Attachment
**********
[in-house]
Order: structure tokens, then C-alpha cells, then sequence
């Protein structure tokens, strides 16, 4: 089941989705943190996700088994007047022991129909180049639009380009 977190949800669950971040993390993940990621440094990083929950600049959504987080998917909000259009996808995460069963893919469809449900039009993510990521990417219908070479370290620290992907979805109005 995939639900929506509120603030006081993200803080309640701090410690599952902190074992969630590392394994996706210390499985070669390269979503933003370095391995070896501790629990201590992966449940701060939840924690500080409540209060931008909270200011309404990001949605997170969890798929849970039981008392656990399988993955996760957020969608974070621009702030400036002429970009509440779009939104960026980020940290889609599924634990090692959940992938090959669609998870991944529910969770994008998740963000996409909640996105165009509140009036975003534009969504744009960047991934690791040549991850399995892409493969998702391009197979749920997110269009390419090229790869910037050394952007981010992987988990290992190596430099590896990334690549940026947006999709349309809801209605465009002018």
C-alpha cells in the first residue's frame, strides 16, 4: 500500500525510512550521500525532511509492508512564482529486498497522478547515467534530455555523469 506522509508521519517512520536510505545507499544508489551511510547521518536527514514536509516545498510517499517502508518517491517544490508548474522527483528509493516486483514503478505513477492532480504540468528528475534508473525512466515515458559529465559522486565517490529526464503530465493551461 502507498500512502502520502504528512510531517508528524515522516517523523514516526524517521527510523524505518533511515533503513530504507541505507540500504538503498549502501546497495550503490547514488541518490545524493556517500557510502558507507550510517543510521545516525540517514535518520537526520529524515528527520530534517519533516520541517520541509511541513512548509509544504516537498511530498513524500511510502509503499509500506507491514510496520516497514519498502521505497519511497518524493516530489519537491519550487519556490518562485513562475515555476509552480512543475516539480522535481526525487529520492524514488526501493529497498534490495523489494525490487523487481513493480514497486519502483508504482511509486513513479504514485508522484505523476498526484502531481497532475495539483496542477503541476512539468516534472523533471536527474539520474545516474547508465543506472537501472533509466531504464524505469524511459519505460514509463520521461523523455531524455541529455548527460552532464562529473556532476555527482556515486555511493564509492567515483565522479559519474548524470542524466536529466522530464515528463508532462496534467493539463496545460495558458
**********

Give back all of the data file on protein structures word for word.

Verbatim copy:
[in-house]
Order: structure tokens, then C-alpha cells, then sequence
């Protein structure tokens, strides 16, 4: 089941989705943190996700088994007047022991129909180049639009380009 977190949800669950971040993390993940990621440094990083929950600049959504987080998917909000259009996808995460069963893919469809449900039009993510990521990417219908070479370290620290992907979805109005 995939639900929506509120603030006081993200803080309640701090410690599952902190074992969630590392394994996706210390499985070669390269979503933003370095391995070896501790629990201590992966449940701060939840924690500080409540209060931008909270200011309404990001949605997170969890798929849970039981008392656990399988993955996760957020969608974070621009702030400036002429970009509440779009939104960026980020940290889609599924634990090692959940992938090959669609998870991944529910969770994008998740963000996409909640996105165009509140009036975003534009969504744009960047991934690791040549991850399995892409493969998702391009197979749920997110269009390419090229790869910037050394952007981010992987988990290992190596430099590896990334690549940026947006999709349309809801209605465009002018």
C-alpha cells in the first residue's frame, strides 16, 4: 500500500525510512550521500525532511509492508512564482529486498497522478547515467534530455555523469 506522509508521519517512520536510505545507499544508489551511510547521518536527514514536509516545498510517499517502508518517491517544490508548474522527483528509493516486483514503478505513477492532480504540468528528475534508473525512466515515458559529465559522486565517490529526464503530465493551461 502507498500512502502520502504528512510531517508528524515522516517523523514516526524517521527510523524505518533511515533503513530504507541505507540500504538503498549502501546497495550503490547514488541518490545524493556517500557510502558507507550510517543510521545516525540517514535518520537526520529524515528527520530534517519533516520541517520541509511541513512548509509544504516537498511530498513524500511510502509503499509500506507491514510496520516497514519498502521505497519511497518524493516530489519537491519550487519556490518562485513562475515555476509552480512543475516539480522535481526525487529520492524514488526501493529497498534490495523489494525490487523487481513493480514497486519502483508504482511509486513513479504514485508522484505523476498526484502531481497532475495539483496542477503541476512539468516534472523533471536527474539520474545516474547508465543506472537501472533509466531504464524505469524511459519505460514509463520521461523523455531524455541529455548527460552532464562529473556532476555527482556515486555511493564509492567515483565522479559519474548524470542524466536529466522530464515528463508532462496534467493539463496545460495558458